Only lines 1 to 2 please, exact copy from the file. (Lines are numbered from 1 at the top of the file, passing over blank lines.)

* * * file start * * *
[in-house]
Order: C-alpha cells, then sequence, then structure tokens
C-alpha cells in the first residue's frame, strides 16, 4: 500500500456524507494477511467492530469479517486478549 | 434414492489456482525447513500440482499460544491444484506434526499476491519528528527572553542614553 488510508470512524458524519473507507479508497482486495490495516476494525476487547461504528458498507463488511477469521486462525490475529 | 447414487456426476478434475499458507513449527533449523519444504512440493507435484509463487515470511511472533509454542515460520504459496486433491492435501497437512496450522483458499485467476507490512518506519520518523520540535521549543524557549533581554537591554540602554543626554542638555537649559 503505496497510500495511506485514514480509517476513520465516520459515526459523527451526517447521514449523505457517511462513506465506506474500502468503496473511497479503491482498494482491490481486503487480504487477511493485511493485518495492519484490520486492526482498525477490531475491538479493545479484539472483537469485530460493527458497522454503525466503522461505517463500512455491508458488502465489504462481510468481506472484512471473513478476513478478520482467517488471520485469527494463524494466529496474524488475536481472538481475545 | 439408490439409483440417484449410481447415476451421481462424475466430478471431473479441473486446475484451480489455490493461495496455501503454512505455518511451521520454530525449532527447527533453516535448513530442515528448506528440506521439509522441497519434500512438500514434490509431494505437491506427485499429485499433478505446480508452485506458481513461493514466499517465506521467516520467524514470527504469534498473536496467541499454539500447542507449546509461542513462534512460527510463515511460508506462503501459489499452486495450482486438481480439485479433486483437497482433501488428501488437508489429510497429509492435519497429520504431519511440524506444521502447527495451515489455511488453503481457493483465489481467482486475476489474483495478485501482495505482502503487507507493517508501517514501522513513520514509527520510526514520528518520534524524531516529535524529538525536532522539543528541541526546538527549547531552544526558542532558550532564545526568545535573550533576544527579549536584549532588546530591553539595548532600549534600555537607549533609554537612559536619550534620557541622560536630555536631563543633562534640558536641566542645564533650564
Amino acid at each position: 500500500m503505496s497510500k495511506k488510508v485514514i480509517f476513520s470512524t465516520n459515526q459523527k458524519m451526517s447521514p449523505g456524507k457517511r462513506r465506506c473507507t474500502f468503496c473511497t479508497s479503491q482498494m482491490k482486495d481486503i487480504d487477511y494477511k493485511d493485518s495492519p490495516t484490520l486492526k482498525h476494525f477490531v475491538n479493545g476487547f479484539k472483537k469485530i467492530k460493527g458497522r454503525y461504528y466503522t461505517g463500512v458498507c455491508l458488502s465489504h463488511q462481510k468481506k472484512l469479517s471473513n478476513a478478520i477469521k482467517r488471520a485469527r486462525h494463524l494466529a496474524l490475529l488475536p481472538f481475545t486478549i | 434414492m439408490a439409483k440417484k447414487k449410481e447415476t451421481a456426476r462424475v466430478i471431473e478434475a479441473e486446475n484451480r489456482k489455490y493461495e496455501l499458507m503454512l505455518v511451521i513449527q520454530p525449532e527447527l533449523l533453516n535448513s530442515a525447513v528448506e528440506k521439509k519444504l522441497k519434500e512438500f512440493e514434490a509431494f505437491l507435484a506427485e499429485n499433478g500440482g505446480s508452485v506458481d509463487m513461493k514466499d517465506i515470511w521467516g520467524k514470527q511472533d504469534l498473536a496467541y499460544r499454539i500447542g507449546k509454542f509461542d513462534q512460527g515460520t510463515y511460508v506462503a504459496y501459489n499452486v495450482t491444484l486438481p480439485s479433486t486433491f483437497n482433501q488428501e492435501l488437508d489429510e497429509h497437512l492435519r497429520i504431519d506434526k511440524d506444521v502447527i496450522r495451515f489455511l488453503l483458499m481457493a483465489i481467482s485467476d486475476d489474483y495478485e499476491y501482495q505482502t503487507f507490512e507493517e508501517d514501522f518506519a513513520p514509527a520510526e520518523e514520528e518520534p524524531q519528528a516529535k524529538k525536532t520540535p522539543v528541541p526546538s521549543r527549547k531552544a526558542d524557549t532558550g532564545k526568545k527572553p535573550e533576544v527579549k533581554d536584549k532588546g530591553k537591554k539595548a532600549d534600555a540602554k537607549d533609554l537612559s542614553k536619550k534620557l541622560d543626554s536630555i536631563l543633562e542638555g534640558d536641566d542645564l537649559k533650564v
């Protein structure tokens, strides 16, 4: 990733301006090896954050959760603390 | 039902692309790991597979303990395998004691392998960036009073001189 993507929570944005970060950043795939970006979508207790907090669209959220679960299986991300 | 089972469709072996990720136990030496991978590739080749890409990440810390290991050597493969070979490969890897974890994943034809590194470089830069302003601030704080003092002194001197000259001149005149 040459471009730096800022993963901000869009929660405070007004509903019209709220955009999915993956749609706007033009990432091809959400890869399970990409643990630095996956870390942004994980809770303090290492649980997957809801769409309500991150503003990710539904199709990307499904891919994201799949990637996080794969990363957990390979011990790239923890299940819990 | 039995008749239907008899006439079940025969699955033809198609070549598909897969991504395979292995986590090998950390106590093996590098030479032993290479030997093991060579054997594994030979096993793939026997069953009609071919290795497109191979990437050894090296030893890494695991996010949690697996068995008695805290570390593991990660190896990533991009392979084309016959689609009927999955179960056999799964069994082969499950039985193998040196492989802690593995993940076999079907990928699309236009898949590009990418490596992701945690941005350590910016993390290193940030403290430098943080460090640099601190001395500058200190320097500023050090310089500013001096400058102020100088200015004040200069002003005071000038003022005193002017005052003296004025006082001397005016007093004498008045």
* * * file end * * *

[in-house]
Order: C-alpha cells, then sequence, then structure tokens